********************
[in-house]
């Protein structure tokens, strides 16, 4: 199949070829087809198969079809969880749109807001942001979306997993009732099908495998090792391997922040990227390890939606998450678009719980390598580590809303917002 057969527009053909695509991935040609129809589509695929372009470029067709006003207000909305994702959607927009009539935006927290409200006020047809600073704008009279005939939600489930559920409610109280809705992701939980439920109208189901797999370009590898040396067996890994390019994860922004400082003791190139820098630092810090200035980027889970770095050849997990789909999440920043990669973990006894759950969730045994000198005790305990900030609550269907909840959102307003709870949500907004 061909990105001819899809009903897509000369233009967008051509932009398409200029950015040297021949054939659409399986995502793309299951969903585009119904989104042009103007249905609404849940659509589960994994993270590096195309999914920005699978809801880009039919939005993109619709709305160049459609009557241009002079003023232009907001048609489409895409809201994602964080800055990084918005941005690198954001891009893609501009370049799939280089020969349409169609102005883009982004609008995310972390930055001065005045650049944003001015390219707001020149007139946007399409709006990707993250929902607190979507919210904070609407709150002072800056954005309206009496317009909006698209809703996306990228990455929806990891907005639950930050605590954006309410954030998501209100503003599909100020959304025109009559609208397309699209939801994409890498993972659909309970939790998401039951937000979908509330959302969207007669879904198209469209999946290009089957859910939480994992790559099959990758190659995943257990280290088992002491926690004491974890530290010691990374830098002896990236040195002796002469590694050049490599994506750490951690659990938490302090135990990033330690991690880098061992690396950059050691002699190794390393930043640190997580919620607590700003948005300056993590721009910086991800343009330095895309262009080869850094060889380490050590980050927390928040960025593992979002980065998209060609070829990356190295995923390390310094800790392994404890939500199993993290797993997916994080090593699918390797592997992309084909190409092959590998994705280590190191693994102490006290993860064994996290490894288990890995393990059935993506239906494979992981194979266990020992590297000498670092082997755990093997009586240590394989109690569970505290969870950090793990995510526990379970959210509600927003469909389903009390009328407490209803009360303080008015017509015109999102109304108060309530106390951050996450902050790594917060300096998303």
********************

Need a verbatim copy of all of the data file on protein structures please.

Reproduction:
[in-house]
């Protein structure tokens, strides 16, 4: 199949070829087809198969079809969880749109807001942001979306997993009732099908495998090792391997922040990227390890939606998450678009719980390598580590809303917002 057969527009053909695509991935040609129809589509695929372009470029067709006003207000909305994702959607927009009539935006927290409200006020047809600073704008009279005939939600489930559920409610109280809705992701939980439920109208189901797999370009590898040396067996890994390019994860922004400082003791190139820098630092810090200035980027889970770095050849997990789909999440920043990669973990006894759950969730045994000198005790305990900030609550269907909840959102307003709870949500907004 061909990105001819899809009903897509000369233009967008051509932009398409200029950015040297021949054939659409399986995502793309299951969903585009119904989104042009103007249905609404849940659509589960994994993270590096195309999914920005699978809801880009039919939005993109619709709305160049459609009557241009002079003023232009907001048609489409895409809201994602964080800055990084918005941005690198954001891009893609501009370049799939280089020969349409169609102005883009982004609008995310972390930055001065005045650049944003001015390219707001020149007139946007399409709006990707993250929902607190979507919210904070609407709150002072800056954005309206009496317009909006698209809703996306990228990455929806990891907005639950930050605590954006309410954030998501209100503003599909100020959304025109009559609208397309699209939801994409890498993972659909309970939790998401039951937000979908509330959302969207007669879904198209469209999946290009089957859910939480994992790559099959990758190659995943257990280290088992002491926690004491974890530290010691990374830098002896990236040195002796002469590694050049490599994506750490951690659990938490302090135990990033330690991690880098061992690396950059050691002699190794390393930043640190997580919620607590700003948005300056993590721009910086991800343009330095895309262009080869850094060889380490050590980050927390928040960025593992979002980065998209060609070829990356190295995923390390310094800790392994404890939500199993993290797993997916994080090593699918390797592997992309084909190409092959590998994705280590190191693994102490006290993860064994996290490894288990890995393990059935993506239906494979992981194979266990020992590297000498670092082997755990093997009586240590394989109690569970505290969870950090793990995510526990379970959210509600927003469909389903009390009328407490209803009360303080008015017509015109999102109304108060309530106390951050996450902050790594917060300096998303």